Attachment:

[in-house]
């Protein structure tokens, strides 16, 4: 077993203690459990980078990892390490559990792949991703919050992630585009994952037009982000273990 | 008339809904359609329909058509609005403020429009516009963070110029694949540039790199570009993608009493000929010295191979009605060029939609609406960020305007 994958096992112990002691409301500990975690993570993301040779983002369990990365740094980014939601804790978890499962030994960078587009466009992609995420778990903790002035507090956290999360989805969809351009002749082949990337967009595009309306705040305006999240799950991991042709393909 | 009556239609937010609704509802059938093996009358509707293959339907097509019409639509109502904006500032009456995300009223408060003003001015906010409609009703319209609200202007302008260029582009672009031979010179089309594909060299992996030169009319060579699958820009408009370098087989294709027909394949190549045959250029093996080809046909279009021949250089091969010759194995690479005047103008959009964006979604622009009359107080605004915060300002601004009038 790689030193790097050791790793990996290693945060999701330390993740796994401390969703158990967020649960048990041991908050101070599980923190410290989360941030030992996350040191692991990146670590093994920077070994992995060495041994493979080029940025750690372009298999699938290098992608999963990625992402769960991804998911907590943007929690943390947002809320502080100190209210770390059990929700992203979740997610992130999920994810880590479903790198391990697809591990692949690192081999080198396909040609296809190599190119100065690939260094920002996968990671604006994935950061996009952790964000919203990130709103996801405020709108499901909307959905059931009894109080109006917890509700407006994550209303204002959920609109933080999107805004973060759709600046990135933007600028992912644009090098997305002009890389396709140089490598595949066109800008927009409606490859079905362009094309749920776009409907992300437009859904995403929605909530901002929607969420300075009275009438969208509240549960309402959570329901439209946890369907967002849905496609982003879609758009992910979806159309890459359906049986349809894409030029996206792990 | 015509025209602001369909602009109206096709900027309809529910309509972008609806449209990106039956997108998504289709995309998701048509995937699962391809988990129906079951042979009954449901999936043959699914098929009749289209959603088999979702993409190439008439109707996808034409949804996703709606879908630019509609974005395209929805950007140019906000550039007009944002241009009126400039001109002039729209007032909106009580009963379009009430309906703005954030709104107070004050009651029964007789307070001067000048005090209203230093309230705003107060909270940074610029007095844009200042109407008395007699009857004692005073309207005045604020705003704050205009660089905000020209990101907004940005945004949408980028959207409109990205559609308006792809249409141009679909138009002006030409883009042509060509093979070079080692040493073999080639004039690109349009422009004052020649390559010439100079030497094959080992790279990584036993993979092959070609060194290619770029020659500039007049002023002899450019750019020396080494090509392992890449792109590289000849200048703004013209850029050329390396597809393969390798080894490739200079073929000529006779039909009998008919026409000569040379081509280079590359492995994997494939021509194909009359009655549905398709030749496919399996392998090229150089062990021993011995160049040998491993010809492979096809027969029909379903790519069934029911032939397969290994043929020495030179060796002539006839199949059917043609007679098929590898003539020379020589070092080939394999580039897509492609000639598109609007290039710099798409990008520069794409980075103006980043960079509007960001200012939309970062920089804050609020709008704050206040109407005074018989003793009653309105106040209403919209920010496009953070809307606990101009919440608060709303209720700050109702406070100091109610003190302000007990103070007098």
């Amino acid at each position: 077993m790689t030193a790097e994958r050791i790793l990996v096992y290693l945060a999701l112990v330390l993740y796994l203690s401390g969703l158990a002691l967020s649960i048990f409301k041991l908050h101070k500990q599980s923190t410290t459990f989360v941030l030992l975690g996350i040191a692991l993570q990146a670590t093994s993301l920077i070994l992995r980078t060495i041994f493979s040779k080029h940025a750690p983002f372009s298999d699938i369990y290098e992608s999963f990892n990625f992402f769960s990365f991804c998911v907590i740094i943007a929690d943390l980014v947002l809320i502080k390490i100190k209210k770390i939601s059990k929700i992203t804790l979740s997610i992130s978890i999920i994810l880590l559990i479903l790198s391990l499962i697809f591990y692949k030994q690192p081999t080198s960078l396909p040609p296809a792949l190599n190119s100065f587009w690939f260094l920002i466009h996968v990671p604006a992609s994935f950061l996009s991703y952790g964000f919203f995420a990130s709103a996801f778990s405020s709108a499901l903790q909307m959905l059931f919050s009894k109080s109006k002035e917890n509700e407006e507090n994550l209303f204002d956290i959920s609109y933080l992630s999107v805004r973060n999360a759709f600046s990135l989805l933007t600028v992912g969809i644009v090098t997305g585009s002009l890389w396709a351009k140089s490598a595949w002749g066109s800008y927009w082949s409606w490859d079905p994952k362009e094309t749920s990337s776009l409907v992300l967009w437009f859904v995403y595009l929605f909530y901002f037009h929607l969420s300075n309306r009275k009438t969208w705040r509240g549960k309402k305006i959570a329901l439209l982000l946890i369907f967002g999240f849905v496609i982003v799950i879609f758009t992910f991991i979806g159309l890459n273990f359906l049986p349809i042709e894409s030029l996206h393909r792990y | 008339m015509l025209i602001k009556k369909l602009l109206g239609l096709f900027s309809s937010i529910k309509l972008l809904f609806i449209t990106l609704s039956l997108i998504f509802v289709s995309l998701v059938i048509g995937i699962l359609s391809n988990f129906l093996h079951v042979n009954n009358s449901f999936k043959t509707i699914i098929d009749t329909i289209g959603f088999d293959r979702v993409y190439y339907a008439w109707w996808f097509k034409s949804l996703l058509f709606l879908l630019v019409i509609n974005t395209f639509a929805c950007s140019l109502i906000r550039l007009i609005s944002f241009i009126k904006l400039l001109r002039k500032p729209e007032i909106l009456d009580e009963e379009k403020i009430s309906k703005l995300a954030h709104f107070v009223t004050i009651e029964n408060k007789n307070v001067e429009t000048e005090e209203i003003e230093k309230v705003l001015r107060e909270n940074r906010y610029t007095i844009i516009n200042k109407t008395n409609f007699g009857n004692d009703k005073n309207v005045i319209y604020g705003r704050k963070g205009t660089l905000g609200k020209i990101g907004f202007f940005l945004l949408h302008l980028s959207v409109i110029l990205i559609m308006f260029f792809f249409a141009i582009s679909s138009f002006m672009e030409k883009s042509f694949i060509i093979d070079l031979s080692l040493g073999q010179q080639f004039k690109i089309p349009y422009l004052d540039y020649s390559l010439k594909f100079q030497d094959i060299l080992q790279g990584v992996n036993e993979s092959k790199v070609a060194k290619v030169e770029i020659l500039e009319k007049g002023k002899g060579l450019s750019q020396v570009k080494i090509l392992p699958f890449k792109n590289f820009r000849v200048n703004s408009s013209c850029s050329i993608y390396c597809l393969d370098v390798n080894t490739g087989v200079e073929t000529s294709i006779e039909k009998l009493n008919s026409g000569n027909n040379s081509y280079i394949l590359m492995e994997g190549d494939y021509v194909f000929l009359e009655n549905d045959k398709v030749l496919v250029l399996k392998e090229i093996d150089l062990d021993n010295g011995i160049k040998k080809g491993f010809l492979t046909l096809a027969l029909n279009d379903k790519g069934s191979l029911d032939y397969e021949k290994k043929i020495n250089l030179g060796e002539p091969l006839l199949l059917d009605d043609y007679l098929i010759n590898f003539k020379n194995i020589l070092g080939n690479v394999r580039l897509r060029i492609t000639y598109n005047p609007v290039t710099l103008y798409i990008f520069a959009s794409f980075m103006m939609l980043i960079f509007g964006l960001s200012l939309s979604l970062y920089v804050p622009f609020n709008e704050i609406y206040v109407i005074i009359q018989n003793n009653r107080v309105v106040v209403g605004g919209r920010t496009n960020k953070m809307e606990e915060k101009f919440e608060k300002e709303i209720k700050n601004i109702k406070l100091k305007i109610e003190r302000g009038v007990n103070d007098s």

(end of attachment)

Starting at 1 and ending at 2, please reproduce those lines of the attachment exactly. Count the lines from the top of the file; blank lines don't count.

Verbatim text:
[in-house]
């Protein structure tokens, strides 16, 4: 077993203690459990980078990892390490559990792949991703919050992630585009994952037009982000273990 | 008339809904359609329909058509609005403020429009516009963070110029694949540039790199570009993608009493000929010295191979009605060029939609609406960020305007 994958096992112990002691409301500990975690993570993301040779983002369990990365740094980014939601804790978890499962030994960078587009466009992609995420778990903790002035507090956290999360989805969809351009002749082949990337967009595009309306705040305006999240799950991991042709393909 | 009556239609937010609704509802059938093996009358509707293959339907097509019409639509109502904006500032009456995300009223408060003003001015906010409609009703319209609200202007302008260029582009672009031979010179089309594909060299992996030169009319060579699958820009408009370098087989294709027909394949190549045959250029093996080809046909279009021949250089091969010759194995690479005047103008959009964006979604622009009359107080605004915060300002601004009038 790689030193790097050791790793990996290693945060999701330390993740796994401390969703158990967020649960048990041991908050101070599980923190410290989360941030030992996350040191692991990146670590093994920077070994992995060495041994493979080029940025750690372009298999699938290098992608999963990625992402769960991804998911907590943007929690943390947002809320502080100190209210770390059990929700992203979740997610992130999920994810880590479903790198391990697809591990692949690192081999080198396909040609296809190599190119100065690939260094920002996968990671604006994935950061996009952790964000919203990130709103996801405020709108499901909307959905059931009894109080109006917890509700407006994550209303204002959920609109933080999107805004973060759709600046990135933007600028992912644009090098997305002009890389396709140089490598595949066109800008927009409606490859079905362009094309749920776009409907992300437009859904995403929605909530901002929607969420300075009275009438969208509240549960309402959570329901439209946890369907967002849905496609982003879609758009992910979806159309890459359906049986349809894409030029996206792990 | 015509025209602001369909602009109206096709900027309809529910309509972008609806449209990106039956997108998504289709995309998701048509995937699962391809988990129906079951042979009954449901999936043959699914098929009749289209959603088999979702993409190439008439109707996808034409949804996703709606879908630019509609974005395209929805950007140019906000550039007009944002241009009126400039001109002039729209007032909106009580009963379009009430309906703005954030709104107070004050009651029964007789307070001067000048005090209203230093309230705003107060909270940074610029007095844009200042109407008395007699009857004692005073309207005045604020705003704050205009660089905000020209990101907004940005945004949408980028959207409109990205559609308006792809249409141009679909138009002006030409883009042509060509093979070079080692040493073999080639004039690109349009422009004052020649390559010439100079030497094959080992790279990584036993993979092959070609060194290619770029020659500039007049002023002899450019750019020396080494090509392992890449792109590289000849200048703004013209850029050329390396597809393969390798080894490739200079073929000529006779039909009998008919026409000569040379081509280079590359492995994997494939021509194909009359009655549905398709030749496919399996392998090229150089062990021993011995160049040998491993010809492979096809027969029909379903790519069934029911032939397969290994043929020495030179060796002539006839199949059917043609007679098929590898003539020379020589070092080939394999580039897509492609000639598109609007290039710099798409990008520069794409980075103006980043960079509007960001200012939309970062920089804050609020709008704050206040109407005074018989003793009653309105106040209403919209920010496009953070809307606990101009919440608060709303209720700050109702406070100091109610003190302000007990103070007098």